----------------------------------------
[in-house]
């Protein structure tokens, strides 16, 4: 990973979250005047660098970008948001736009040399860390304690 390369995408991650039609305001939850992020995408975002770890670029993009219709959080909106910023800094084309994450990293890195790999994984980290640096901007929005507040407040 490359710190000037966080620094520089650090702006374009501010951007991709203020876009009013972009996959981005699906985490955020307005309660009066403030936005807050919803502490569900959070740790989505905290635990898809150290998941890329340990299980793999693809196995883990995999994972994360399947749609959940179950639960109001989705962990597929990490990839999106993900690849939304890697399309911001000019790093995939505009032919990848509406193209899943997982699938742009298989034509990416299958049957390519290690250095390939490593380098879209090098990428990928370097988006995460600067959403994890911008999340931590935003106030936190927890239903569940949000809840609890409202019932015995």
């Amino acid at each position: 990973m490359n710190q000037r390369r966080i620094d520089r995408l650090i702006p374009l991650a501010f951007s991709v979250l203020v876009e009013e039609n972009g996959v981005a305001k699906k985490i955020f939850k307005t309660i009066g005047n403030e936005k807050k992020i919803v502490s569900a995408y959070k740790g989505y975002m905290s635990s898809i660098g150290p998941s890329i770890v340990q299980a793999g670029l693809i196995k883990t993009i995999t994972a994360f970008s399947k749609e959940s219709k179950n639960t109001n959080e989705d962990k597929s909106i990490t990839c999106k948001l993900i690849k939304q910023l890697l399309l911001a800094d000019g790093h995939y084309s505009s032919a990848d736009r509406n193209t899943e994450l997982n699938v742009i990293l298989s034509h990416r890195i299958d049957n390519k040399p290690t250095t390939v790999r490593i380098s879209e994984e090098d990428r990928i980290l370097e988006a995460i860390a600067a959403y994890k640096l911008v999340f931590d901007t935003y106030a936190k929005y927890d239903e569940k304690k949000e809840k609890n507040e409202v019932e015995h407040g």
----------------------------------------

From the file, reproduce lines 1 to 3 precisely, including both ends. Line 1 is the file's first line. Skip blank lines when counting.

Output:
[in-house]
């Protein structure tokens, strides 16, 4: 990973979250005047660098970008948001736009040399860390304690 390369995408991650039609305001939850992020995408975002770890670029993009219709959080909106910023800094084309994450990293890195790999994984980290640096901007929005507040407040 490359710190000037966080620094520089650090702006374009501010951007991709203020876009009013972009996959981005699906985490955020307005309660009066403030936005807050919803502490569900959070740790989505905290635990898809150290998941890329340990299980793999693809196995883990995999994972994360399947749609959940179950639960109001989705962990597929990490990839999106993900690849939304890697399309911001000019790093995939505009032919990848509406193209899943997982699938742009298989034509990416299958049957390519290690250095390939490593380098879209090098990428990928370097988006995460600067959403994890911008999340931590935003106030936190927890239903569940949000809840609890409202019932015995």
């Amino acid at each position: 990973m490359n710190q000037r390369r966080i620094d520089r995408l650090i702006p374009l991650a501010f951007s991709v979250l203020v876009e009013e039609n972009g996959v981005a305001k699906k985490i955020f939850k307005t309660i009066g005047n403030e936005k807050k992020i919803v502490s569900a995408y959070k740790g989505y975002m905290s635990s898809i660098g150290p998941s890329i770890v340990q299980a793999g670029l693809i196995k883990t993009i995999t994972a994360f970008s399947k749609e959940s219709k179950n639960t109001n959080e989705d962990k597929s909106i990490t990839c999106k948001l993900i690849k939304q910023l890697l399309l911001a800094d000019g790093h995939y084309s505009s032919a990848d736009r509406n193209t899943e994450l997982n699938v742009i990293l298989s034509h990416r890195i299958d049957n390519k040399p290690t250095t390939v790999r490593i380098s879209e994984e090098d990428r990928i980290l370097e988006a995460i860390a600067a959403y994890k640096l911008v999340f931590d901007t935003y106030a936190k929005y927890d239903e569940k304690k949000e809840k609890n507040e409202v019932e015995h407040g």